Worship with Us This Sunday - 10:15 a.m.
We recently have been working through The Jesus Creed for Students for our Sunday night time with youth (we call the time SWAP Meet). The Jesus Creed is the statement made in the reply by Jesus in Matthew 22:
“Jesus replied: ‘Love the Lord your God with all your heart and with all your soul and with all your mind. This is the first and greatest commandment. And the second is like it: Love your neighbor as yourself. All the Law and the Prophets hang on these two commandments.’” (v. 37-40)
This command by Jesus as he quotes Deuteronomy and Leviticus is the focus of the discussions raised during our conversations at SWAP Meet with our youth.
The main intention and purpose for us studying this simple yet complex commandment has been to create an opportunity for our students to connect the truth and calling of Jesus with the way, truth, and life we are to have. In other words, it is what Paul describes as the completion of the gospel. The gospel for followers of Jesus is more than words or a story told. It is the way, truth, and life. It is a story entered not just read.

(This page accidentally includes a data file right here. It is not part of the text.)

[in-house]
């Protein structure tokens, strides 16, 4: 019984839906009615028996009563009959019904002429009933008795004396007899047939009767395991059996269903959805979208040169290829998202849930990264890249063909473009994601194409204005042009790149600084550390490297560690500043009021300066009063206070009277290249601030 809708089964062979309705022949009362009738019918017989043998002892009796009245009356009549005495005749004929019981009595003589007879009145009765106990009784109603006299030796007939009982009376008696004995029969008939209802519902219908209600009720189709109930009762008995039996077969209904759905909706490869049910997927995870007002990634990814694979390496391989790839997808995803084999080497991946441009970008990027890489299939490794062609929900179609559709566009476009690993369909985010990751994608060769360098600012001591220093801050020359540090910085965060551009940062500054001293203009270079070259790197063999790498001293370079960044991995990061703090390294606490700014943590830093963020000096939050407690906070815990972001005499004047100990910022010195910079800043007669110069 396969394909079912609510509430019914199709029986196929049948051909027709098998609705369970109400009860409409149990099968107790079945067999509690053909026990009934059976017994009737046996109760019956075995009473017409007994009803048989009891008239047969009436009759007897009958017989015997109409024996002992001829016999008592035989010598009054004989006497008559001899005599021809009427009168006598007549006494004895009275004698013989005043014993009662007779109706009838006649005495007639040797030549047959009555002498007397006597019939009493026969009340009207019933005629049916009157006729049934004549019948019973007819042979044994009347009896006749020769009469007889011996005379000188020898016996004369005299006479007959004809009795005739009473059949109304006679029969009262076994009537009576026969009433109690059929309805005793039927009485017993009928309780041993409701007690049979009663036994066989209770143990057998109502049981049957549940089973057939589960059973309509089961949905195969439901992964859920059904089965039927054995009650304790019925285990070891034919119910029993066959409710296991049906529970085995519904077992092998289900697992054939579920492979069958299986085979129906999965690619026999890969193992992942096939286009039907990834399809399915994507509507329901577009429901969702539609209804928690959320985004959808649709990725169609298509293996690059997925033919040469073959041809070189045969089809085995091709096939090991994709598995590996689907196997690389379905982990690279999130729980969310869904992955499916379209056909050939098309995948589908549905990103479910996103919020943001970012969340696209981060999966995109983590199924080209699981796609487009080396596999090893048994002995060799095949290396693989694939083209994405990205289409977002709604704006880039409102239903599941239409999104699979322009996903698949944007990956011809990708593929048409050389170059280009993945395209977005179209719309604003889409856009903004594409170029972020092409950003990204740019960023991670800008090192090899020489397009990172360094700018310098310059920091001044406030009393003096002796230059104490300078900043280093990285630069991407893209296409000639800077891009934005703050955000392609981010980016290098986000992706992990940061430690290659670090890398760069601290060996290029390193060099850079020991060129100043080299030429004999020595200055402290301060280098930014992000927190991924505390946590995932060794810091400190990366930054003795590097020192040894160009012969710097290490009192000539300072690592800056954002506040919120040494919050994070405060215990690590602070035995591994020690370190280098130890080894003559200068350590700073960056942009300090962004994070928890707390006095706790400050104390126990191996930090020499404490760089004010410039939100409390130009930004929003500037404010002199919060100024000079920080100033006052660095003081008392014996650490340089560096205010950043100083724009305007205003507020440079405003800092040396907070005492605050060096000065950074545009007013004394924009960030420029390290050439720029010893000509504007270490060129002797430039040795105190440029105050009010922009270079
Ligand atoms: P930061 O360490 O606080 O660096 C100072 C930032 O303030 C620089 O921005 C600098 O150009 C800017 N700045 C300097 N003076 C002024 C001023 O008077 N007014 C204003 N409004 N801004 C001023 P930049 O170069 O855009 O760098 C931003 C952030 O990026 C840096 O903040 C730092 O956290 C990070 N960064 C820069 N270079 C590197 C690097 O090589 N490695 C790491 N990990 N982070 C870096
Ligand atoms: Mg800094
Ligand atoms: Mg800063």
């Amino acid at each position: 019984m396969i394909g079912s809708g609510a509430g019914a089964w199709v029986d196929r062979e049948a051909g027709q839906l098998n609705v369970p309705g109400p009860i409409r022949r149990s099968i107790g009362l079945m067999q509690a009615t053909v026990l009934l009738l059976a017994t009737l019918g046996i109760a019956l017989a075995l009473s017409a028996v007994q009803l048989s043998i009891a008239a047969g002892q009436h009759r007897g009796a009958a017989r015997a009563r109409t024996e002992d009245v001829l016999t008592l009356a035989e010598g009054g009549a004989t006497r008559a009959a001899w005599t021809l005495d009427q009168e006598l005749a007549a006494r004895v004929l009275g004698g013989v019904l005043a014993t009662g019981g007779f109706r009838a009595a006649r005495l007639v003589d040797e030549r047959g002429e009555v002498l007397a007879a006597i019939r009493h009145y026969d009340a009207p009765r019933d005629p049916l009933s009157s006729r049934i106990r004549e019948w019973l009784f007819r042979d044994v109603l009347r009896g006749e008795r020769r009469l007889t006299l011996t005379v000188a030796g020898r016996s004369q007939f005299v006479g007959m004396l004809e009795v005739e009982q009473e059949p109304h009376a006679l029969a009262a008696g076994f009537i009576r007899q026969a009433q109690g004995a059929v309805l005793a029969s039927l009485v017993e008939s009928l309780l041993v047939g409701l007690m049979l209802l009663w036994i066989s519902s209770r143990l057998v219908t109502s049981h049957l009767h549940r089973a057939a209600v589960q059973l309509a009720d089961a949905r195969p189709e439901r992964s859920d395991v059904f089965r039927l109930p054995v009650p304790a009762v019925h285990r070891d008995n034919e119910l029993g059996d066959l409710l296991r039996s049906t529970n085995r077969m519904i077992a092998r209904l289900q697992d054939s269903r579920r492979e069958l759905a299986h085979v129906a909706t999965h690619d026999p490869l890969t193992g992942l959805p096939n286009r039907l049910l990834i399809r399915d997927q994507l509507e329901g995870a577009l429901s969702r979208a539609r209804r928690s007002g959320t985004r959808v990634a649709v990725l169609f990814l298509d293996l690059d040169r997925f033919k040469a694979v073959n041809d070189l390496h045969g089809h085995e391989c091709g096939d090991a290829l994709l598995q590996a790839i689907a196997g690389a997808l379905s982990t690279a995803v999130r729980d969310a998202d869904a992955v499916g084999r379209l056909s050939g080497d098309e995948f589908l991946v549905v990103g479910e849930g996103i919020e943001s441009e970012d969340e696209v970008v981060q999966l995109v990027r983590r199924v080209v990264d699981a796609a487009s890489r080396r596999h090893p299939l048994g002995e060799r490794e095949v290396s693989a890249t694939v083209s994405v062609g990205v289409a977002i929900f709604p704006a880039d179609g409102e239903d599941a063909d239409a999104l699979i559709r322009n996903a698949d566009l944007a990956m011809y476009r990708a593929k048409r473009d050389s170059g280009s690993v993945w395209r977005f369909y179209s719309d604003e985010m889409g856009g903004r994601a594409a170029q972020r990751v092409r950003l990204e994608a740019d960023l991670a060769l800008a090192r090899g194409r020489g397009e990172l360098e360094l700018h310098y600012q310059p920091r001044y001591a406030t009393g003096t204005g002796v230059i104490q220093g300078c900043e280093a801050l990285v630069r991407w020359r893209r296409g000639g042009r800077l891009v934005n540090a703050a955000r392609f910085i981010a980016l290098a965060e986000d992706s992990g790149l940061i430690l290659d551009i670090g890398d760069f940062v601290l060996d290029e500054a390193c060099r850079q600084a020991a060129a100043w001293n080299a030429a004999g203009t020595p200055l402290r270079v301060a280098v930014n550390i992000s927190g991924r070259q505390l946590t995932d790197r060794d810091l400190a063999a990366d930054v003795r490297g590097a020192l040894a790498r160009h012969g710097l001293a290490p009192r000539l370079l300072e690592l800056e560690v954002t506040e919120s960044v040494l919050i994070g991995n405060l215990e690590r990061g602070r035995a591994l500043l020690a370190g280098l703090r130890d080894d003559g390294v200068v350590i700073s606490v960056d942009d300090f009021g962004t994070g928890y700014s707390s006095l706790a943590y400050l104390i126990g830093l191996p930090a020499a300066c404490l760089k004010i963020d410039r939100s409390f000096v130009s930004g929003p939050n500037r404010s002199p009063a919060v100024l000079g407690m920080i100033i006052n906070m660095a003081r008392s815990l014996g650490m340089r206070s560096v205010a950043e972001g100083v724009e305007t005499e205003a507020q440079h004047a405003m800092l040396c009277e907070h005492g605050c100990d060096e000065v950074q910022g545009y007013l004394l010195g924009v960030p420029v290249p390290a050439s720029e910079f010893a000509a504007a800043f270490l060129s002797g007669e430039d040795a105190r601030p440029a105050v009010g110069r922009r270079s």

The gospel is the topic of the second chapter of Sticky Faith titled “Sticky Gospel.” Chap Clark points out the common inability of teenagers to articulate or define their faith. This coincides with research by Christian Smith presented in Soul Searching and analysis in the same area by Kenda Creasy Dean in her book Almost Christian. The lack of being able to speak about their faith accompanies an incomplete gospel as I mentioned before.
So the question then arises, “What is going on?” I believe that we first have to take a look at the gospel being portrayed to young people by the adults who influence them. And as research has shown us, the greatest influence (positive or negative) on young people are their parents. Chap makes this statement about the incomplete gospel message adolescents are developing:
“They are learning this gospel from us—from the gospel we believe, talk about, and, most important, model to them everyday. Our kids are mirrors of our attitudes and beliefs.”
What gospel do we believe, talk about, and model? Is it an incomplete or distorted one? How can we embrace the story of the gospel in a way that relates the truth of trusting God with all we are to our children?